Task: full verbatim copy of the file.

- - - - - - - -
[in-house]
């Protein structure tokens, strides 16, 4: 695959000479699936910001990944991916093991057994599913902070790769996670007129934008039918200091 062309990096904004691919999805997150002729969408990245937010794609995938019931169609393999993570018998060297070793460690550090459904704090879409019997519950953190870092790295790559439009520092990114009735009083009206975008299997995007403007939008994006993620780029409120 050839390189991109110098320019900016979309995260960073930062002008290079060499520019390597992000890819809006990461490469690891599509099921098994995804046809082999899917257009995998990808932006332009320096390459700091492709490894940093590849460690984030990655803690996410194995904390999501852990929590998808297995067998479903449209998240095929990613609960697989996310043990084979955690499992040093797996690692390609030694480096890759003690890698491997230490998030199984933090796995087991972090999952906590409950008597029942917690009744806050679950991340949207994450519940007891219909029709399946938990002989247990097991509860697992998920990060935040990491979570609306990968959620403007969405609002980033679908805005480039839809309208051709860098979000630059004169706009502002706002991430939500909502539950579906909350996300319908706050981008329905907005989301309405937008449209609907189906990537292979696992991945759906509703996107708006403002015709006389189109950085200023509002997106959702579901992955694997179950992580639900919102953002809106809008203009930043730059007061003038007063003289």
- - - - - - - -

[in-house]
């Protein structure tokens, strides 16, 4: 695959000479699936910001990944991916093991057994599913902070790769996670007129934008039918200091 062309990096904004691919999805997150002729969408990245937010794609995938019931169609393999993570018998060297070793460690550090459904704090879409019997519950953190870092790295790559439009520092990114009735009083009206975008299997995007403007939008994006993620780029409120 050839390189991109110098320019900016979309995260960073930062002008290079060499520019390597992000890819809006990461490469690891599509099921098994995804046809082999899917257009995998990808932006332009320096390459700091492709490894940093590849460690984030990655803690996410194995904390999501852990929590998808297995067998479903449209998240095929990613609960697989996310043990084979955690499992040093797996690692390609030694480096890759003690890698491997230490998030199984933090796995087991972090999952906590409950008597029942917690009744806050679950991340949207994450519940007891219909029709399946938990002989247990097991509860697992998920990060935040990491979570609306990968959620403007969405609002980033679908805005480039839809309208051709860098979000630059004169706009502002706002991430939500909502539950579906909350996300319908706050981008329905907005989301309405937008449209609907189906990537292979696992991945759906509703996107708006403002015709006389189109950085200023509002997106959702579901992955694997179950992580639900919102953002809106809008203009930043730059007061003038007063003289």